Dead Fury is a very interesting curiosity. This direct-to-video crudely animated tale is quite literally a one-man show. Frank Sudol, whose only credit on the Internet Movie Database aside from his individual forays into animation is for being an artist on the film South Park: Bigger, Longer, and Uncut, plays every role in this movie. He's the director, the writer, the animator, the musician, and the vocal artist. And while Dead Fury is not quite a success as a movie-length feature, kudos to Sudol for sticking to his vision and making it - especially considering he has a day job, a fact he tells his audience on the audio commentary for the film.
Dead Fury follows the exploits of Max, his Pop, and his friends, the engaged couple Jen and Jake. They're trespassing in the woods to go deer hunting - even though it's off season - and they soon encounter a hiker who's possessed by some kind of demon. When he attacks, the foursome basically has to completely demolish the guy's body with their shotguns. Hiding out in a nearby cabin, the demon spirit begins possessing each of Max's friends in turn, leading to bloody disembowelments and the revelation of a freak family out for revenge.
Dead Fury is clearly a homage to The Evil Dead and The Hills Have Eyes, although Sudol mentions a number of additional movies as his inspiration in the commentary track, including Friday the 13th. It is gory to the extreme, but its gore and over-the-top violence are played for laughs primarily. The animation is like a Jib-Jab version of South Park (more on this in the Extras portion of the review), and it helps leaven the proceedings.
Dead Fury is novel for a while, and I appreciated its dark humor and excesses. This is Sudol's second film; the first is called City of Rott. I haven't seen City of Rott, but viewing its trailer on this disc, it appears that Dead Fury is consistent with it in terms of style and content, so fans of Sudol may not find this outing as original as those (like me) unfamiliar with his work.
However, while there's a lot to admire here, there just isn't enough to power 82 minutes. Dead Fury becomes very repetitive, both in its bloodletting and in its dialogue. The father figure is perhaps the most grating - with his constant obscenities and need to go to the bathroom played over and over and over again for laughs. It's funny the first time, but by the third go-round, yawn.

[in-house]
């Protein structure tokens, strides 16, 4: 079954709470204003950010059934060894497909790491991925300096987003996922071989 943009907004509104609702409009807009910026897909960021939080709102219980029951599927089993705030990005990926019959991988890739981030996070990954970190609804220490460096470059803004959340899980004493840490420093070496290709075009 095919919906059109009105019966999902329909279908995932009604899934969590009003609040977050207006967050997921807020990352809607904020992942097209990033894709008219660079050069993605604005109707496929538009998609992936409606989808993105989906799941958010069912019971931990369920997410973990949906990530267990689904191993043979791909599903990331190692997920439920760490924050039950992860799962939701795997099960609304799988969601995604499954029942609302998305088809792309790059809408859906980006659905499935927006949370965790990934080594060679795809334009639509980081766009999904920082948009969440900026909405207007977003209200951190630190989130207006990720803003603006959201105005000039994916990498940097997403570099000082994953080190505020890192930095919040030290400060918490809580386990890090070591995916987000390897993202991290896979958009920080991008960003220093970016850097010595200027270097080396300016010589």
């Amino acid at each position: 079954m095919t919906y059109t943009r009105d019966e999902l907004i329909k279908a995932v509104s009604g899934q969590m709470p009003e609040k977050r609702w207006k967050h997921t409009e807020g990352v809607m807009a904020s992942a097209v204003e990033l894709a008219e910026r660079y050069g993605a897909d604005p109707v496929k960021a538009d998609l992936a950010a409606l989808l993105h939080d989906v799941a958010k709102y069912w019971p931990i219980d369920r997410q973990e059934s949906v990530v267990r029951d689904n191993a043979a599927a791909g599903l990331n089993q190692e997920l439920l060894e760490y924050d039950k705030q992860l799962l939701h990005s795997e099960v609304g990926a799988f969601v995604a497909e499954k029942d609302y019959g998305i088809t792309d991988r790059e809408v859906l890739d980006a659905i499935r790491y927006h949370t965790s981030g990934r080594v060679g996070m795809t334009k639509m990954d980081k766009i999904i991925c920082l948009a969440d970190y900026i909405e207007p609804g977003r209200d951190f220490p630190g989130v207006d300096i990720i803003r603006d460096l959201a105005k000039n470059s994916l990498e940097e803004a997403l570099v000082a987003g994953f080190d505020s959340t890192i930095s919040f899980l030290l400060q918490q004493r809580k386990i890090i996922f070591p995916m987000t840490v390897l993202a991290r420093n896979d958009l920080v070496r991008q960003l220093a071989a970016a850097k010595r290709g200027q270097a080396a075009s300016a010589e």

Fans of gory horror films would probably find Dead Fury entertaining, and it's creative enough for other movie fans to add it to their rental lists. However, Dead Fury would have best worked as an animated short of about 25 minutes, as it overstays its welcome in its current format.
It was disappointing to find that Dead Fury is presented in non-anamorphic 1.85:1 widescreen, especially considering that distributor Unearthed Films' introductory logo and the menu system are anamorphic. This is animation via Photoshop, so the visuals are limited - with artifacts and a noted lack of sharpness. But, in a way, the crudeness of the animation adds to the ambience of the film, so it's not necessarily a bad thing.
The audio track is Dolby Digital 2.0 stereo. As with the video quality, the audio presentation is limited. Dialogue is discernible - although the Jen character as voiced by Sudol is gratingly chipmunk-ish. The score and sound effects come off strongly, but don't expect a dynamic presentation.
Dead Fury is loaded with extras. My personal favorite may be the shortest. Making of Dead Fury (5:06) is a screen capture of, assumedly, Frank Sudol's computer. He narrates how he uses Photoshop to create the film while he shows some character and setting models. It was short, but interesting.
Excluded Storyboards / Dialog (34:49) and Deleted / Extended Scenes (10:14) offer exactly what's advertised. It's nice to see these extras included, but since I found the feature dragged as it was, I didn't feel an overriding need to sift through what was left on the cutting room floor.
Slide Show (2:14) offers up some of Sudol's original story art set to his score for the movie.
Frank Sudol offers a feature-length commentary track. He speaks in an unexcited monotone (he sounds tired), but it's jammed full of observations about his work and his inspirations - all recorded he tells us, with a $40 microphone he purchased for this purpose.
Finally, there's a trailer gallery with spots for City of Rott, Dead Fury, Rock & Rule, Junk, and Frankenhooker.
I admire Frank Sudol and the work he's done with Dead Fury completely on his own, as a labor of love. However, the novelty of the movie wears thin by the half hour mark, and one can't help but think this would have worked much better as an animated short. Still, the DVD is loaded with extras, and I certainly would recommend Dead Fury as a rental to those who might be interested in it.